1. It is oftentimes safer to drive off the road than on it.
  2. Teaching is challenging no matter where you teach, who you teach, how many you teach, or with whom you teach – the challenges just look different.
  3. You will probably definitely call your mechanic more often than you call your family.
  4. Ugandan sunsets are some of the most beautiful in the world.
  5. You don’t get to see giraffes, hippos, lions, or elephants on the daily (though sometimes you see monkeys!).
  6. In the first hour you are awake: you will find a ridiculously long worm (that you think is a snake) in your toilet, your sink will spray water all over you so you have to get changed, you’ll burn your finger, and you will spill your tea. (Okay, so this isn’t a typical day, but it just happened to me on Tuesday, so it’s fresh.)
  7. Growing in your faith doesn’t happen easily just because you’re serving as a missionary. I still have to be intentional about my relationship with God, and finding time to be quiet with Him is oftentimes even harder for me here than it was in the States.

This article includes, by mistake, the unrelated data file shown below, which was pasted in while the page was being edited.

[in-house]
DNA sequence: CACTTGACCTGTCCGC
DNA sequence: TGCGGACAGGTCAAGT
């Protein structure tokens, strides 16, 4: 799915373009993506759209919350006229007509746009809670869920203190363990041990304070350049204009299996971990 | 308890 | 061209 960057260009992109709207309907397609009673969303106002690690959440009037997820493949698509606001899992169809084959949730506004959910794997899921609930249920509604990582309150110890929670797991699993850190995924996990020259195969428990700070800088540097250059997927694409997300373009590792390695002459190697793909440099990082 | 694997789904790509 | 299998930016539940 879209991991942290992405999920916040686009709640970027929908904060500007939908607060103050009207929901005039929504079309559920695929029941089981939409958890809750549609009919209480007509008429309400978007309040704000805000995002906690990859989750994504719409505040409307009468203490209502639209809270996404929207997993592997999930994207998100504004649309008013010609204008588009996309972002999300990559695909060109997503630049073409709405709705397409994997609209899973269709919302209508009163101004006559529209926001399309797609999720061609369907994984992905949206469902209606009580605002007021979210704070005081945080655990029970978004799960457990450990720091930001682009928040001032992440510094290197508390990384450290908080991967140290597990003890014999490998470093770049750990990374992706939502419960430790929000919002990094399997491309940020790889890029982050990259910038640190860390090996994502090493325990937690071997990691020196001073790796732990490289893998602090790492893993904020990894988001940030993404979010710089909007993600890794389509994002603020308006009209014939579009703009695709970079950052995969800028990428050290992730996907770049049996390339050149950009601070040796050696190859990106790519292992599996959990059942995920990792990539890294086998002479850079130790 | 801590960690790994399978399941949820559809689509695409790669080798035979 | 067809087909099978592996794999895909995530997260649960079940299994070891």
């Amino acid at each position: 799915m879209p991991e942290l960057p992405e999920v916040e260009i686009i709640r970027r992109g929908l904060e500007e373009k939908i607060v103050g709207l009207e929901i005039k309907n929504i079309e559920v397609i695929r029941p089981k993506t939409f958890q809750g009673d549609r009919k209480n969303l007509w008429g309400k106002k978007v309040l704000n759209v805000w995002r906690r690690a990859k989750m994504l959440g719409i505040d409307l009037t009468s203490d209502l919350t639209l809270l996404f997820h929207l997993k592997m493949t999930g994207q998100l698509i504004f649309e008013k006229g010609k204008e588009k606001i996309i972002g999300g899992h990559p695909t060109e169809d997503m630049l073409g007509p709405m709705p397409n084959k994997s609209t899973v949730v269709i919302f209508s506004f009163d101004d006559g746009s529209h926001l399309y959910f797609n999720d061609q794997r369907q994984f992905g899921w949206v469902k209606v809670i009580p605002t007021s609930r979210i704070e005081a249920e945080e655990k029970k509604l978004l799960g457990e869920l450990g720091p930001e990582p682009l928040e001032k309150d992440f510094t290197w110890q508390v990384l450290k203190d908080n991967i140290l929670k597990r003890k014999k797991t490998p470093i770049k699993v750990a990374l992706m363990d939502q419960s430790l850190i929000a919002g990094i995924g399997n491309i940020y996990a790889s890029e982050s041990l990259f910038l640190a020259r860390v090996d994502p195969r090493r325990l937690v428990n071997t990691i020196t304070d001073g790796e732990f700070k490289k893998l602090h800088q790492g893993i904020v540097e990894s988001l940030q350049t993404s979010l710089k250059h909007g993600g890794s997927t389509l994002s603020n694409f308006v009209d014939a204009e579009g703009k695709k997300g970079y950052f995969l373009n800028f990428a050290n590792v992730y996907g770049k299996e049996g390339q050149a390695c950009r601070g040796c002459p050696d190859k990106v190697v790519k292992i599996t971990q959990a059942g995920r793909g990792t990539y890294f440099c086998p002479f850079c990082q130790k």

8. It is possible to feel completely at home and also like you are entirely out of your element at the same time.
  9. You might end up getting a dog who turns out to be a bit loony…you’ll love her anyway.
  10. Dealing with the power company will bring out a side of you that you didn’t know existed and teach you a whole different type of self-advocacy.
  11. Your computer might unexpectedly stop working, but you will have amazing friends who offer you a spare while yours is (hopefully) getting fixed. (This generosity will allow you to write a blog about your past year in Uganda.)
  12. Asking for help is a sign of wisdom, not weakness.